In the summer of 1998 Rosemarie Rossetti and her husband went on a bike ride to celebrate their wedding anniversary. What was supposed to be a relaxing ride turned into a life-changing event for Rosemarie when a 3.5 ton tree fell on her. The incident left her with a spinal cord injury, paralyzing her from the waist down.
With her mobility, safety and independence now limited in her two-story home, Rosemarie set out to build a new home with modifications she needed to maintain her independence.
To do this, she and her husband researched universal design principles and created a home that meets all of Rosemarie’s needs. In fact, the home is so innovative it’s known as the Universal Design Living Laboratory and its purpose is to help people “better understand how to create a more comfortable living environment that will enhance their quality of life.”
Living in Place and Universal Design Certifications for the Kendal at Home Team
According to the AARP, 87 percent of older adults want to stay in their homes as they age, but many have questions about how they can do so safely. To help make the homes of older adults safe and accessible for everyone, several members of Kendal at Home completed a three-day training course held at the Universal Design Living Laboratory and presented by the Living in Place Institute.
“It was an honor and a pleasure to be among internationally respected professionals who participated in this program. We are excited to work together with our home management professionals in the coming months to share new skills and integrate them in our continued effort to make homes a safer place to live,” said Lynne Giacobbe, executive director of Kendal at Home.
3 Universal Design Myths
A lot of people who think of universal design think it may make their home ugly or give it an institutional feel. That couldn’t be further from the truth, according to Rosemarie. Here are some common myths about universal design:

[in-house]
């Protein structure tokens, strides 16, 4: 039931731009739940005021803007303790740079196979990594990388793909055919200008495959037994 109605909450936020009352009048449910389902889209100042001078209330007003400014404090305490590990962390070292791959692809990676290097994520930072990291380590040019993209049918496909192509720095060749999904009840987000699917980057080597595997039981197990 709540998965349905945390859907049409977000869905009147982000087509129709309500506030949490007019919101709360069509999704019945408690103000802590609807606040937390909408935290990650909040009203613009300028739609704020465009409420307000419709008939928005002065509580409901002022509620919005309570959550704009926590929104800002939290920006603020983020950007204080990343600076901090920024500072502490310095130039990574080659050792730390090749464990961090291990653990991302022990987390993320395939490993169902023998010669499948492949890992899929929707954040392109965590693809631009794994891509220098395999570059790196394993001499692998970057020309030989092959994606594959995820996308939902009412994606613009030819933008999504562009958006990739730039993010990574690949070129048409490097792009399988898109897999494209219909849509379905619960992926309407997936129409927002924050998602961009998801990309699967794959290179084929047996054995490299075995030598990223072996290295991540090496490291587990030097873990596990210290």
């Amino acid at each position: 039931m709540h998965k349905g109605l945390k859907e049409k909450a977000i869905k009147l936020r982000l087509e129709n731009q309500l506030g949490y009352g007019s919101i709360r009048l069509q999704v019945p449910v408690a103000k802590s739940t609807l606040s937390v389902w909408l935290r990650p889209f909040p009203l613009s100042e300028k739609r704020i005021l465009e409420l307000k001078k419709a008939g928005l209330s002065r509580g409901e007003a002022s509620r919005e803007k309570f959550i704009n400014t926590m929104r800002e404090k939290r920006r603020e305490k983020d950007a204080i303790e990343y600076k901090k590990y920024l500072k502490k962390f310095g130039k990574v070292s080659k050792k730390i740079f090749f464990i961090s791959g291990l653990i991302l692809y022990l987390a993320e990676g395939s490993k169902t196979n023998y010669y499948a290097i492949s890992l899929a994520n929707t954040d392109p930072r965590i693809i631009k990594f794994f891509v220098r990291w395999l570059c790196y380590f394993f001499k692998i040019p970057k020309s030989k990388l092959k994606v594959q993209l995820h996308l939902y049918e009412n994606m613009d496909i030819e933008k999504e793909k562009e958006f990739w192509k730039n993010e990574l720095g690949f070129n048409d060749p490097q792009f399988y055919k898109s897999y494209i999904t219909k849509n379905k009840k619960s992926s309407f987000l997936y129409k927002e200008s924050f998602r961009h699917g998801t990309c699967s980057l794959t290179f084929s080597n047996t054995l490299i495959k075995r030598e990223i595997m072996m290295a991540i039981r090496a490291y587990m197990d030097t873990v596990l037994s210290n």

Universal design is just for older adults: Universal design is a framework that has been around longer than the Americans with Disabilities Act, according to Rosemarie. As such, the principle is for everyone, not just for older adults.
“It’s a human-centered design,” she explains. “It’s for all people, short people, tall people.”
It will cost more money: A lot of time, incorporating universal design features doesn’t cost extreme amounts of money.
“It requires some foresight,” said Rosemarie. “It’s taking the space where you’ll need it most — most likely the kitchens and bathrooms — and maybe taking a little bit of the space out of the living room and bedrooms where it’s not so critical.”
It will negatively affect my home’s resale value: Many people seek universal design features when looking for a home or apartment.
“When I talk to people in the housing market that are building condominiums and apartments, those with universal design features are the ones that sell first,” she said.